In the past few weeks, in preparation for meeting with the Georgetown advocacy group, I’ve started looking into the current trends in breast cancer research, and I’ve found that triple negative breast cancer (TNBC) is a big area of research.  I’ve learned all kinds of things that I still think I might rather not know, at least not now.  It’s not that I believe that ignorance is bliss, but there is such a thing as having too much information.  I’m not sure I was ready to read everything I did.  But if you’re tempted (and I repeat, please don’t be!), I did find one report that spoke to my case specifically and was very encouraging.  It looked at cases of women who received chemo before surgery like me (called neoadjuvant chemotherapy).  Those who had no cancer cells remaining at the time of surgery, who had a complete pathological response, like me, had much improved long term survival.  I’m in good company in the shadow of what could have been a very bad situation.

And so October 5 will be a day, though probably not marked on my calendar, that will be forever marked on my mind.  Maybe I’ll mark it on my calendar after all.  I’m looking forward to being able to celebrate on that day for many, many years to come.

Flashback Friday

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This is how I looked, and more notably, how Emma Clare looked, the last time I went into The Research Building at Georgetown University.  September 2004.  This photo was taken before we left the house the morning of my dissertation defense.  (And before I had a professional photographer following me around all the time!) After this day, I went back at most two or three times that month to go over some minor revisions before I deposited the final copy of my dissertation.  Almost nine years later, last Friday, I walked down the old familiar path past the Lombardi Cancer Center, past the icky Koi pond, and through the doors of The Research Building once again.  So much has changed since that day, and yet, as I peeked into the room where I spent countless hours in the hood doing cell culture, so much has remained unchanged.

Friday, I wound my way through those familiar halls for my first meeting with the Georgetown Lombardi Breast Cancer Patient Advocacy Committee.  I wish I could come up with an easier nickname than GLBCPAC—it doesn’t really just flow off the tongue—but there you have it.  Led by a researcher who started her postdoctoral fellowship the same year I left Georgetown, it’s a group of women who proudly call themselves breast cancer survivors (I’m still working on that one!) and volunteer their time to learn more about scientific research in the field of breast cancer.  From what I can gather, though none are scientists, many have gone through scientific and policy training to make them effective advocates for breast cancer research.  Some of them now work professionally in an advocacy position, some are retired and their volunteer work is now their only job, and some have maintained their original profession and are advocates in their “spare time.”  They have served on grant review panels, attended major cancer association annual meetings, and visited congressmen to lobby on behalf of breast cancer researchers and funding.  It was a pleasure getting to know them, and they were all so kind as they welcomed me.  As we talked about what I hoped to learn from the group, several suggested friends and colleagues they felt I would benefit from meeting.  Bright and early Tuesday morning, I’m going to get started following up on some emails and making a phone call or two to start building that network.  This group focuses more on research advocacy, though many are also involved in patient support as well, and they are a great resource in so many areas of breast cancer patient advocacy.  I’m so excited that I’ll have the opportunity to meet with them monthly over the summer while I’m trying to figure out if and how I’d like to look for a professional position in this field, and I foresee my relationship with these ladies will continue long into the future.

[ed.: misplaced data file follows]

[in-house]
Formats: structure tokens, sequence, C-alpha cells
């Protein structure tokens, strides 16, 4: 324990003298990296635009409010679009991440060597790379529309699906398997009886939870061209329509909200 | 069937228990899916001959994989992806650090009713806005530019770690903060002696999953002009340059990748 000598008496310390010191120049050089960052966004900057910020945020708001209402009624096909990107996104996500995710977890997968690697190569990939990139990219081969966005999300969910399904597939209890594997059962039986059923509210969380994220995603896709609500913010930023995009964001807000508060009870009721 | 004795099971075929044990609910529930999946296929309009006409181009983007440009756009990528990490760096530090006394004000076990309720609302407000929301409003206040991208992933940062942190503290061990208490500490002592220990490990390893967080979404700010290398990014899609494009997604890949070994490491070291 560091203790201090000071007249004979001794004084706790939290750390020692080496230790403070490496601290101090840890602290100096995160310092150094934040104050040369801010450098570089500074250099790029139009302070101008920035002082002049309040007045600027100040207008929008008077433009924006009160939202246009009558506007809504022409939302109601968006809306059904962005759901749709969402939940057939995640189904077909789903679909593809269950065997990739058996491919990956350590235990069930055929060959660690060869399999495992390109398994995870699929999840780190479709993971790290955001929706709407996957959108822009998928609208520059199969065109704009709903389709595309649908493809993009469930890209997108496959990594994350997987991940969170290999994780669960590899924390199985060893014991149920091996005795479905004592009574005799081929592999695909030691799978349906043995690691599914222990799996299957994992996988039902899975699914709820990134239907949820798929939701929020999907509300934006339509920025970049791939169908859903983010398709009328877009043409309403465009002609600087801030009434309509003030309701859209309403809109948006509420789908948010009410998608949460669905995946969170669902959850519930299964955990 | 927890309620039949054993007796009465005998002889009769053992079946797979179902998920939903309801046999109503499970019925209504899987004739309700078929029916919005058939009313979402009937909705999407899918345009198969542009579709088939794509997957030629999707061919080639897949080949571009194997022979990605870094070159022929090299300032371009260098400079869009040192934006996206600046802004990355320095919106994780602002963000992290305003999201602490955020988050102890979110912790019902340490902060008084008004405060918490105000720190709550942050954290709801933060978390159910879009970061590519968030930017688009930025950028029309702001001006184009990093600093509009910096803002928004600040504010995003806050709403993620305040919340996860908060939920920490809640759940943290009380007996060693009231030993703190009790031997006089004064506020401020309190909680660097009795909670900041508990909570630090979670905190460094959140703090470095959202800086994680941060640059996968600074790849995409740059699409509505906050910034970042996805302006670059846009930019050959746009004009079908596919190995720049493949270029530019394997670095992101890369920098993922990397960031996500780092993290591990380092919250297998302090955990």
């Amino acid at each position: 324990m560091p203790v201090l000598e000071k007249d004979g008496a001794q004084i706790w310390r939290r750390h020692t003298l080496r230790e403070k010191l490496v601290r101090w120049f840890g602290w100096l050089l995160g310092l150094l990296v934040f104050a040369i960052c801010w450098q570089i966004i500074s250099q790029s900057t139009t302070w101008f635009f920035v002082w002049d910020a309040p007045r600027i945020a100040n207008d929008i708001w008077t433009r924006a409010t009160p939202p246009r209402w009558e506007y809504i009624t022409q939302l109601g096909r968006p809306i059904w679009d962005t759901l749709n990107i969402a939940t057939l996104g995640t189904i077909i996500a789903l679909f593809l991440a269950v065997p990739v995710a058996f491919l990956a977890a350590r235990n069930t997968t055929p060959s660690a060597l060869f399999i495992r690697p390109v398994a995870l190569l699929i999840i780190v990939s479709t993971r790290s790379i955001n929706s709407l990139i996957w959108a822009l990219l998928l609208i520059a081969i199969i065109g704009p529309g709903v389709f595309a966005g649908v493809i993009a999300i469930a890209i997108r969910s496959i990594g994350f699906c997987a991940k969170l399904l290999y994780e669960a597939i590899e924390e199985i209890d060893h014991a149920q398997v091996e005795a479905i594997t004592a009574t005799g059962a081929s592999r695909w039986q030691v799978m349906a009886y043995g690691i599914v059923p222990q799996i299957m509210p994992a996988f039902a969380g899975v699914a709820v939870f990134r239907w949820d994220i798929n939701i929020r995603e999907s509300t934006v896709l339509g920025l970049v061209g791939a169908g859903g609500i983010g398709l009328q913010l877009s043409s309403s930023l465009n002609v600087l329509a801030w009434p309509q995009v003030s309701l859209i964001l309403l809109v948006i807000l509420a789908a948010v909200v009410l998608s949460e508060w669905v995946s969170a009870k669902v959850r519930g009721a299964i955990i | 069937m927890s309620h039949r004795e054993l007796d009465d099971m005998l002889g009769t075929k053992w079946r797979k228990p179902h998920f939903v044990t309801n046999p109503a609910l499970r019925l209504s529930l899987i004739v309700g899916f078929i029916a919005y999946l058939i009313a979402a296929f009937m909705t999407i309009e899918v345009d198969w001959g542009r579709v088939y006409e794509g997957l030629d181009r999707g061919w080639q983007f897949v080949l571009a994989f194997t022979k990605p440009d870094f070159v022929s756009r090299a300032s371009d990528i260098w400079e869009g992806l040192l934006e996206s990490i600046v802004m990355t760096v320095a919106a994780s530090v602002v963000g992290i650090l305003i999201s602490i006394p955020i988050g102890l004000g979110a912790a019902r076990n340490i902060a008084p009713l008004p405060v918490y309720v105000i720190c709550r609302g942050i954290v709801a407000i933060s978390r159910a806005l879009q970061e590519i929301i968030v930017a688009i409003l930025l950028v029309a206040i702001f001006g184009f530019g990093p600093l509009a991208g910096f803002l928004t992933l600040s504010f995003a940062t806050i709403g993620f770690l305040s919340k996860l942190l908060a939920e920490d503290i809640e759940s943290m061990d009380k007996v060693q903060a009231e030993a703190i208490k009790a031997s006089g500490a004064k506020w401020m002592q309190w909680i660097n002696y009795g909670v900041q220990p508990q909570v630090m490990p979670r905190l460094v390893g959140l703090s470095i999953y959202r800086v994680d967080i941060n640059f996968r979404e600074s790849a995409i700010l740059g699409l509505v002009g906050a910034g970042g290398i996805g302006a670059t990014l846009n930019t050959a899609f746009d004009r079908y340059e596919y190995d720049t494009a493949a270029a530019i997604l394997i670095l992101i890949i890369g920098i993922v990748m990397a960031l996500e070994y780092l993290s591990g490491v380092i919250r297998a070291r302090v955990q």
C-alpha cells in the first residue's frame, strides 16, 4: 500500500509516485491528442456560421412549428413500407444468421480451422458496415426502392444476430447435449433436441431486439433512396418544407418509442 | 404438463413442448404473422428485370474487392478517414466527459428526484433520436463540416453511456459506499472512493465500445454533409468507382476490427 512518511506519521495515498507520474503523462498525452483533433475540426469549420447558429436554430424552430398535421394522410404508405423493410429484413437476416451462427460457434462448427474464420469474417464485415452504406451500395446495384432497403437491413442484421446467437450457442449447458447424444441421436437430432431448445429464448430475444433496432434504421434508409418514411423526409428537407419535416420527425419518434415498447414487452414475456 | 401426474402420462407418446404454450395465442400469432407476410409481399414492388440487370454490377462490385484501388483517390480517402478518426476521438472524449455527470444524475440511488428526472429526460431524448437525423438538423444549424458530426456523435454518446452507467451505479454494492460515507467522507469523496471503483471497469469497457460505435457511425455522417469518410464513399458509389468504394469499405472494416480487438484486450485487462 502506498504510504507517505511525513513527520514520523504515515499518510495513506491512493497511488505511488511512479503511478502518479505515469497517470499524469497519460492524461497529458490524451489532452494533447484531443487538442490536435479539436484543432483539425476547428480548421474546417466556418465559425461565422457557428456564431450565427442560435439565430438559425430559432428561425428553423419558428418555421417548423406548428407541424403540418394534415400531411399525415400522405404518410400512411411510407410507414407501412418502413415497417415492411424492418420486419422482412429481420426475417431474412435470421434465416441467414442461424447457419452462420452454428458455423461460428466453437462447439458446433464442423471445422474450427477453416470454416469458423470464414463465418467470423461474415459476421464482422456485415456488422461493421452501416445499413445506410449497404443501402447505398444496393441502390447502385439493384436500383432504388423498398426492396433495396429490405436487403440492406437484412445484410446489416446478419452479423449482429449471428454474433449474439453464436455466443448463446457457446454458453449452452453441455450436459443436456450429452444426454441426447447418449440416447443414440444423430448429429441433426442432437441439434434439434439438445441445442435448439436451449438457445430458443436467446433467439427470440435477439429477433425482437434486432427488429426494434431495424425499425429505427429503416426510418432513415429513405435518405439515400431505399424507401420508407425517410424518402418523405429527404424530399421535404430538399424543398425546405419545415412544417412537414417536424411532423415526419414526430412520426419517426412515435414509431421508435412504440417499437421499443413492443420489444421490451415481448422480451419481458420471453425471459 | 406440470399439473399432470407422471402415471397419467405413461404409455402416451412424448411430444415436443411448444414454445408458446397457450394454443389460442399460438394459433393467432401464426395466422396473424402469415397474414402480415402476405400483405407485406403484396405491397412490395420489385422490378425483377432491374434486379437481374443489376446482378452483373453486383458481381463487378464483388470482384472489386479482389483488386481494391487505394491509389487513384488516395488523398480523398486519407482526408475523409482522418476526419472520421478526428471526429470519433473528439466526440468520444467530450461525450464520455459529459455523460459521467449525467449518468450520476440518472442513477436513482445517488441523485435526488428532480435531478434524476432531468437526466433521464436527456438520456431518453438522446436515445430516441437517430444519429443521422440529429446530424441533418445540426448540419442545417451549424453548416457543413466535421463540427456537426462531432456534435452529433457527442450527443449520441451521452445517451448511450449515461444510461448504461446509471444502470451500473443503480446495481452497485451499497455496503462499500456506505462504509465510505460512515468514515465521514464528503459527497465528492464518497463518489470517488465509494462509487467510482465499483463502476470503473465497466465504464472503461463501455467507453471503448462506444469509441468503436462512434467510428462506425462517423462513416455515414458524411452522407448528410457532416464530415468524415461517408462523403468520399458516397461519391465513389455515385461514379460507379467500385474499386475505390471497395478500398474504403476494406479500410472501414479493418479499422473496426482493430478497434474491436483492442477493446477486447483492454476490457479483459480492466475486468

After the meeting was over, I walked down the hall a few doors and stopped into my old lab.  I said “hi” to a few familiar faces and sat down and talked for a while with the friend whose bench faced mine all those years ago.  The baby she had just before Emma Clare was born is now just a few inches shorter than she!  We talked about old friends, kids, travel, cancer.  Then I headed over to my mentor’s office and had a lovely chat with her.  I was a little apprehensive—some relationships are hard to pick up after so long.  But we had such a nice conversation, we spent a little time talking science, the role of patient advocates in the grant review process, and how that process has changed in the past ten years or so.  It was an energizing morning.  Having never really loved the bench work, when I left the lab nine years ago with that tiny baby on my hip, I never really anticipated I’d be back.  And yet, there I was.  What a wild ride.